Earlier this year, Kurese’s lawyer, Patrick Dudley, took the courageous step of asking the Court to apply Prop. 57 retroactively to Kurese’s case.  The motion was granted!  The judge applied Prop. 57 and granted Kurese a transfer/fitness hearing in which the presumption is that Kurese is “fit” for a juvenile court disposition.  The prosecution must prove that he is not. A hearing is scheduled for May 12th.

Whether we will see similar steps to achieve justice in Alameda County by applying Prop. 57 retroactively remains to be seen.  Certainly, given our history of racial disparity in charging children, justice would appear to demand it.

Ending the Bail System

© 2013 Lucy Nicholson/Reuters

This week, California is taking a momentous step forward. The State Senate, supported by the Assembly, is moving to end bail as we know it. For as long as I have been a lawyer, “making bail” has been a requirement in our criminal justice system. The rule says you are “innocent until proven guilty.” Making bail is the first step that undermines the rule. In our system of justice, once you are arrested, you must prove your innocence. That requires money, starting with bail money.

Where Did It Come From?

The United States has 5 percent of the world’s population but 25% of the world’s prisoners. California led the way to mass incarceration when we approved the 3-strikes initiative in 1994. The right to bail comes from English law. It was incorporated into our Constitution in the Eighth Amendment. Today, a coalition of civil rights organizations supported by dozens of advocacy organizations has taken a huge step to repair the damage of racist failed policies. Thanks to Professor Michelle Alexander, we know that there were more African-American men in prison, jail, on probation or parole in 2013 than were enslaved in 1850.

Almost a dozen legislators, including Assembly District 18 representative Rob Bonta are pushing forward with bail reform. There are two measures being pushed through the State Assembly. Bail reform – SB 10 and AB42. Passage is not guaranteed. Bail reform failed in the legislature in 3 prior attempts. SB10 creates a pretrial services agency in each county and a hearing process for anyone who cannot immediately be released on their own recognizance.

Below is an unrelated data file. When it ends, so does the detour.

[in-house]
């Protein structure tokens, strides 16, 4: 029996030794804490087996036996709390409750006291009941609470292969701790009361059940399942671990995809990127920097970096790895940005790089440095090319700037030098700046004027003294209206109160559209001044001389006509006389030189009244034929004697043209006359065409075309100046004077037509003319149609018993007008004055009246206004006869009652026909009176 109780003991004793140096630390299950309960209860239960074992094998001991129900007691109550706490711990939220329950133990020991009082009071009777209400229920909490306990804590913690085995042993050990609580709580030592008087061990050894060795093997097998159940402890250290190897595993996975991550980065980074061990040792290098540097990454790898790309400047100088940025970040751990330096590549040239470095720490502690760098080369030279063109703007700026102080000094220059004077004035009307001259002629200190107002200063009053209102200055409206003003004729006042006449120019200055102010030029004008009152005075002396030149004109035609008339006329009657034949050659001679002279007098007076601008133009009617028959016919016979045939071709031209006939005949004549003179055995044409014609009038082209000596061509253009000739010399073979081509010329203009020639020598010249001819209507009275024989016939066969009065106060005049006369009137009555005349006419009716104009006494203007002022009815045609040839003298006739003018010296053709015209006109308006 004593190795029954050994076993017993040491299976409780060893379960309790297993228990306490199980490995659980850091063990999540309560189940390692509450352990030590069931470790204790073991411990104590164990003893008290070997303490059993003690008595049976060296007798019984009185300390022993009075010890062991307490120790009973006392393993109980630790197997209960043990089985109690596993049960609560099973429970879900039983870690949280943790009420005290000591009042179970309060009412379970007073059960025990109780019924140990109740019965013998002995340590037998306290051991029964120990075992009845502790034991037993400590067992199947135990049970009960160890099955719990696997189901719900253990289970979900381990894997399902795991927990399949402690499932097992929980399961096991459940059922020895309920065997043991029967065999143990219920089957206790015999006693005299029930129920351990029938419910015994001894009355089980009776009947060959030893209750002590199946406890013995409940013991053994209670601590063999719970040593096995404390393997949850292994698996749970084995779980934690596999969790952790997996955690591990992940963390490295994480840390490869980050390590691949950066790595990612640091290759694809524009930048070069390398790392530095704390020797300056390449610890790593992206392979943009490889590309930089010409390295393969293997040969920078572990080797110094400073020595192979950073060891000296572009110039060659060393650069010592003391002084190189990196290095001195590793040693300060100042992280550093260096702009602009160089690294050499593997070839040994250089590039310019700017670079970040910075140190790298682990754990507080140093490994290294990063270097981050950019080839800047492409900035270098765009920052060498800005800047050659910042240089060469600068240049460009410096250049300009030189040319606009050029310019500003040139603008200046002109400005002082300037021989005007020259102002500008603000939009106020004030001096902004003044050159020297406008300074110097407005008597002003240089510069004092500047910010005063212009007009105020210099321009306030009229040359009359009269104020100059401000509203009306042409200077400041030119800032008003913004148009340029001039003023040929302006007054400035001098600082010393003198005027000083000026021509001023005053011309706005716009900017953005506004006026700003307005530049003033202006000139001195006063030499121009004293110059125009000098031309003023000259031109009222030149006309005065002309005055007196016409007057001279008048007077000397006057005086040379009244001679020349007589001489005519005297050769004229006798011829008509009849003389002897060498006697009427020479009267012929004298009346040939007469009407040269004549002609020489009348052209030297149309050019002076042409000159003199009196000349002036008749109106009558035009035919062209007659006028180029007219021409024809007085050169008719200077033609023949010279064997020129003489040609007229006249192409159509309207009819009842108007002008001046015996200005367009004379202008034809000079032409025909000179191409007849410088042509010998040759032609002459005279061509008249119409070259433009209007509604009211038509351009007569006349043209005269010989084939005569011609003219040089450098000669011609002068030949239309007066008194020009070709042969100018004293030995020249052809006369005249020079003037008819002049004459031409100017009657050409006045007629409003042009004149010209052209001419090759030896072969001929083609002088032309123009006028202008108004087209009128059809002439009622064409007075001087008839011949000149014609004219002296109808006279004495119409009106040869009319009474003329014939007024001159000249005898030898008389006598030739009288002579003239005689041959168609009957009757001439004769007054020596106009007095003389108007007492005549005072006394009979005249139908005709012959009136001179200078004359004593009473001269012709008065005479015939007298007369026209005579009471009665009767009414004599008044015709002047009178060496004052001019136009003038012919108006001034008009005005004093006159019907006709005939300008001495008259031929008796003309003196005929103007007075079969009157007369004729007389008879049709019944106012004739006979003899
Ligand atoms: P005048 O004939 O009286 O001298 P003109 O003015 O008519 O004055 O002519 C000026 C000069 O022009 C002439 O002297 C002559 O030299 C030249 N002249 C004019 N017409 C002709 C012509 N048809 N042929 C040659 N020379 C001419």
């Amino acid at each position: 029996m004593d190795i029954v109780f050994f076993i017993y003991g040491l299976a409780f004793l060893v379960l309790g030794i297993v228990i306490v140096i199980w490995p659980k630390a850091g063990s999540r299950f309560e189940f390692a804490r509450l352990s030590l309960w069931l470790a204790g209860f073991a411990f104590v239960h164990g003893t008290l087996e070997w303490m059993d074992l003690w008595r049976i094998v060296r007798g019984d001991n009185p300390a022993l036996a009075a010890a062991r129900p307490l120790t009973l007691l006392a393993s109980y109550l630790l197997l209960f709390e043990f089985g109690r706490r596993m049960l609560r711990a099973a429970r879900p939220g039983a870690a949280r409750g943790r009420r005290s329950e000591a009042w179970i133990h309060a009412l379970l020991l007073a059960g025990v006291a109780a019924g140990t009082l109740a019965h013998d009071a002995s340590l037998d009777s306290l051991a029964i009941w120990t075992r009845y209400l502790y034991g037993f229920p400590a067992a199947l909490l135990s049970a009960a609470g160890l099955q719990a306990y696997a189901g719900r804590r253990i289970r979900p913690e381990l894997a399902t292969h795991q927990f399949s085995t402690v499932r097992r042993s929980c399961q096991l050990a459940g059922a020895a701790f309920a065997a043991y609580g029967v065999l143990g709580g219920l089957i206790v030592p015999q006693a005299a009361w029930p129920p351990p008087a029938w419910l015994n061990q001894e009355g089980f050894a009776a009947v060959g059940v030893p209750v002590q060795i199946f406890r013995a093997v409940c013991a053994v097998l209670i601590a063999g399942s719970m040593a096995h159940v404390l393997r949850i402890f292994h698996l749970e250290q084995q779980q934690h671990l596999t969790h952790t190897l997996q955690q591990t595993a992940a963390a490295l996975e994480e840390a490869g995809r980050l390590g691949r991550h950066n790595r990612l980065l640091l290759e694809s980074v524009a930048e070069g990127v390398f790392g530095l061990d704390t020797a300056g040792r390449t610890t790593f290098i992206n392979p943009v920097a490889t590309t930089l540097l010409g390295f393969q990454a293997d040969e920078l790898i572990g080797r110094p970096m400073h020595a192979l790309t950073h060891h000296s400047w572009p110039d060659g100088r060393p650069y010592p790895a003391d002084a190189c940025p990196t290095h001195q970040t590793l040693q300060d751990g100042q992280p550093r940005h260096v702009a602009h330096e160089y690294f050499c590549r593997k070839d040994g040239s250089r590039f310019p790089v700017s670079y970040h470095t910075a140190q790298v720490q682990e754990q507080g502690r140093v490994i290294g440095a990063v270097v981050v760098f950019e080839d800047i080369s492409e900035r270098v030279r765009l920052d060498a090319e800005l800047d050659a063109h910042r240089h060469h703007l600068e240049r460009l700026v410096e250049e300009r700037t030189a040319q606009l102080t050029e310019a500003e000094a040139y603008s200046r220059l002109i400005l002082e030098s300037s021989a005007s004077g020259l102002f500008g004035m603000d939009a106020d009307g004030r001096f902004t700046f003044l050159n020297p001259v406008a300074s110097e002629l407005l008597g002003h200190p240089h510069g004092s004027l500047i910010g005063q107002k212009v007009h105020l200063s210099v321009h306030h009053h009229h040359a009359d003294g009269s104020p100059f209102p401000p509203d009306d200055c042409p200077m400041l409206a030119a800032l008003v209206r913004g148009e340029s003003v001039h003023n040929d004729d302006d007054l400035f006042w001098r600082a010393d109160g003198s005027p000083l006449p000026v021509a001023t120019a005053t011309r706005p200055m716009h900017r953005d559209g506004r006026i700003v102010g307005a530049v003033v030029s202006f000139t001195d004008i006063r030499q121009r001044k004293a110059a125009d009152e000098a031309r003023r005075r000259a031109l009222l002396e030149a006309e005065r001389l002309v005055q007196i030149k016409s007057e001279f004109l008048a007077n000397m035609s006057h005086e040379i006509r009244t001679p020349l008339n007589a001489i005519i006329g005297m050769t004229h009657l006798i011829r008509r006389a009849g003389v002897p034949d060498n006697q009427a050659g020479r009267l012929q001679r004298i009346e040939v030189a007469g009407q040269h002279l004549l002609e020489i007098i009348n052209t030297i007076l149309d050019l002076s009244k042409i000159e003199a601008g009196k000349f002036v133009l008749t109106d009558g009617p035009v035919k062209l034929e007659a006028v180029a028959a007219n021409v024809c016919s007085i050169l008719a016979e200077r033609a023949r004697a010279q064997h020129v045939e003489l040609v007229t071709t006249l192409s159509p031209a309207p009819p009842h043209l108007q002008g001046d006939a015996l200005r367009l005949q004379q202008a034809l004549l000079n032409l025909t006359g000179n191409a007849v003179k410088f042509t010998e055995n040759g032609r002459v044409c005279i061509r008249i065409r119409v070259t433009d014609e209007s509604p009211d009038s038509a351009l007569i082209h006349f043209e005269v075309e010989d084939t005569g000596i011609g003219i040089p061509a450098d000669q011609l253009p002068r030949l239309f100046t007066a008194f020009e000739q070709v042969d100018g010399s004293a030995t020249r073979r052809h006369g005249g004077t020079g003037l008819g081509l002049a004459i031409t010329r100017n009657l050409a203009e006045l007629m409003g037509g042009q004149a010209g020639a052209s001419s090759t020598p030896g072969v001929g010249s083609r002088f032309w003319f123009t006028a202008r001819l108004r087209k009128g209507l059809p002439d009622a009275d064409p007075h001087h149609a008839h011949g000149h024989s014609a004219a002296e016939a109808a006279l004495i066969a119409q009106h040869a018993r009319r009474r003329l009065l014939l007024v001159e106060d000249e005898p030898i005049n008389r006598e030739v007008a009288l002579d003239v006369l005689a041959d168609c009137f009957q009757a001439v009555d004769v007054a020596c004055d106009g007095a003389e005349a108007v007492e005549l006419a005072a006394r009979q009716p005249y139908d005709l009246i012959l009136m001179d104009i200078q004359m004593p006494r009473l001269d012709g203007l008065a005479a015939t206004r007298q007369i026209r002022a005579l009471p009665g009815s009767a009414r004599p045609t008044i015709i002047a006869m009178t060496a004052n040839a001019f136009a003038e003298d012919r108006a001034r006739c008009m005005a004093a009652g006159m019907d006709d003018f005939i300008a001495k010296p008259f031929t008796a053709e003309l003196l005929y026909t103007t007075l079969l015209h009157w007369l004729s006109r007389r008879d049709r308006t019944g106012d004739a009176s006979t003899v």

For the first time, the judge deciding whether to release an individual must consider the presumption of innocence along with other factors.

We Have A Bail Problem

The current system allows a person’s wealth rather than their guilt or innocence to determine whether they will remain in jail until the case is over. Indeed, in California, the average bail amount is $50,000. This is five times higher than the rest of the United States. Thousands held in county jails across the state have not been convicted of a crime. They may in fact not have committed any crime. Many people arrested spend up to 5 days in jail even when there is not enough evidence to charge them.

Bail is historically and often used to coerce guilty pleas. Prosecutors often ask for a high bail and judges grant the request to coerce the person to plead guilty. A 2017 study by Human Rights Watch found that between 2011-2015, 1,451,441 people were arrested and jailed for felonies. Of that number, almost 500,000 were eventually found not guilty, their cases were dismissed, or the prosecutor never filed charges.

Alameda County Has A Bail Problem

In 2014-2015, Alameda County spent close to $15,000,000 to incarcerate people whose cases were either dismissed or never filed. Many innocent people had cases filed against them, but the case was dismissed or they were acquitted after spending weeks or months in jail. It is estimated that more than 85% of the people in jail in Alameda County are pretrial detainees – they have not been convicted or pled guilty. Ninety-one percent (91%) of those who pled guilty to a felony were released shortly after they took the plea deal. Most of the time, there is no legal right to sue for wrongful imprisonment, even if you were innocent.

When a person cannot make bail, it may cause loss of employment, income and/or housing. Our current system causes traumatic family disruption. On the one hand, when a person is held in jail, the whole family suffers shame and fear. To bail someone out may require multiple family members to take on crushing debt. The consequences of pretrial detention affect people of color, particularly Black people, and poor people far more often than white people. The stories of people losing their jobs or their homes because they went to jail and couldn’t make bail are far too common.

SB10 and AB42 are important steps in addressing the terrible consequences of mass incarceration. They both need our support to pass this time. The question is do we really believe that someone is innocent until proven guilty, and if so, does that matter? Please sign the Courage Campaign’s online petition!

Losing the Federal Government

I feel like we’re tettering on the edge of a cliff.  The next deep breath, we fall into the abyss.